Why Asian silicon suppliers are swimming downstream

Shareholders of Chinese monocrystalline silicon (c-Si) ingot/wafer manufacturer Solargiga Energy have approved its US $107M acquisition of Sino Light Investments, which wholly owns Chinese solar cell maker Jinzhou Huachang Photovoltaic Technology (HPT) and its recently-tripled-to-300MW production capacity, which is about 20%-25% of Solargiga’s output capabilities.

Shareholders of Chinese monocrystalline silicon (c-Si) ingot/wafer manufacturer Solargiga Energy have approved its US $107M acquisition of Sino Light Investments, which wholly owns Chinese solar cell maker Jinzhou Huachang Photovoltaic Technology (HPT) and its recently-tripled-to-300MW production capacity, which is about 20%-25% of Solargiga’s output capabilities.

Meanwhile, Taiwanese mc-Si ingot/wafer manufacturer Sino-American Silicon (SAS) says it is participating in an equal-owned JV with domestic cell maker Solartech (HTC chairman Cher Wang also holds a 10% stake), which will build and ramp a 1GW facility this year.

There’s an important theme in both these deals: the growing importance of streamlining the value chain from ingots to cells. In its Sino Light announcement, Solargiga flat-out stated that it aims to “further accelerate its development of downstream business” to better understand customers’ demand, and to develop synergies in its c-Si and mc-Si ingot/wafer businesses. “Vertically integrated players are aggressively driving down costs to enforce their already dominant position,” writes Ted Sullivan, senior analyst at Lux Research, in a recent report. In mc-Si, cost-of-goods-sold (COGS) will be slashed from $1.45/W in 2009 to a projected $0.93/W by 2015, so players that specialize in one or two steps of the value chain need to broaden their reach via M&A or JVs such as these. That downward march of COGS, largely driven by poly-Si costs, is also behind project developers’ preference for c-Si modules over thin-film technologies.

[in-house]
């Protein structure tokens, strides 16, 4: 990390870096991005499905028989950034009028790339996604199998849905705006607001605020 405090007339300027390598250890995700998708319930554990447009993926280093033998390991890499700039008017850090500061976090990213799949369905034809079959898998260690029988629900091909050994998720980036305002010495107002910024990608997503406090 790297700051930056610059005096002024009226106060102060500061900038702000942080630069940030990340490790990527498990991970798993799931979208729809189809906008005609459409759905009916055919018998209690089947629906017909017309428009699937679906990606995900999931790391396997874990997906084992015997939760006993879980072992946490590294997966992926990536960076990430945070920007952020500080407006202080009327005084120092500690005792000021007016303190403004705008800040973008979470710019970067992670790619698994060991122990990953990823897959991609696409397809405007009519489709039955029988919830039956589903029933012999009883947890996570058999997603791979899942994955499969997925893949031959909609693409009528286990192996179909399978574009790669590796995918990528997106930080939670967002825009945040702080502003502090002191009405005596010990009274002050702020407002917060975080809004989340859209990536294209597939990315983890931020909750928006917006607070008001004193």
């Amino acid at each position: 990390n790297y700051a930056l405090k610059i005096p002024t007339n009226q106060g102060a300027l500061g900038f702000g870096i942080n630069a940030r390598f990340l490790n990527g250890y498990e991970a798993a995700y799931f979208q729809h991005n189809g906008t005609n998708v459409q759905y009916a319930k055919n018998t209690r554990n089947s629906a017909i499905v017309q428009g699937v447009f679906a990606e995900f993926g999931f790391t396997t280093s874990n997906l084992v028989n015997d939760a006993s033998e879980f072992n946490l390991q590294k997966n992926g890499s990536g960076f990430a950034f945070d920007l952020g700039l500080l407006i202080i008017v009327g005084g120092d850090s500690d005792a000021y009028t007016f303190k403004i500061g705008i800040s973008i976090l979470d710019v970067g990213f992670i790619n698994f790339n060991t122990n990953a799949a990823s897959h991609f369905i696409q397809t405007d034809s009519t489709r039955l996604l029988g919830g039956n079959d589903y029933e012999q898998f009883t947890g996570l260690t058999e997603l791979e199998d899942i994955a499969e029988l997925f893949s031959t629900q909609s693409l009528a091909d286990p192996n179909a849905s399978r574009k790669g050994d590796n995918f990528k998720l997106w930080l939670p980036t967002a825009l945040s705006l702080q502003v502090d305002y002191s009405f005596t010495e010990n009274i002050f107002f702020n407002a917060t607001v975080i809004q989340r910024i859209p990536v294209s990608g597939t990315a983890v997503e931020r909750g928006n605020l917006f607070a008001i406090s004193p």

“Dominance in scale and continued manufacturing innovation will allow vertically integrated players to continue fending off newer technologies,” Sullivan writes. “We see x-Si remaining the dominant technology, at least until efficiency improvements begin to plateau in 2015.” – J.M.

More Photovoltaics World Current Issue Articles
More Photovoltaics World Archives Issue Articles

Previous articleWill Distributed Solar Drive Utilities into Bankruptcy?
Next articleSPECIAL-SUPPLEMENT-WIND-TECHNOLOGY Volume 1 Issue 2
Renewable Energy World's content team members help deliver the most comprehensive news coverage of the renewable energy industries. Based in the U.S., the UK, and South Africa, the team is comprised of editors from Clarion Energy's myriad of publications that cover the global energy industry.

No posts to display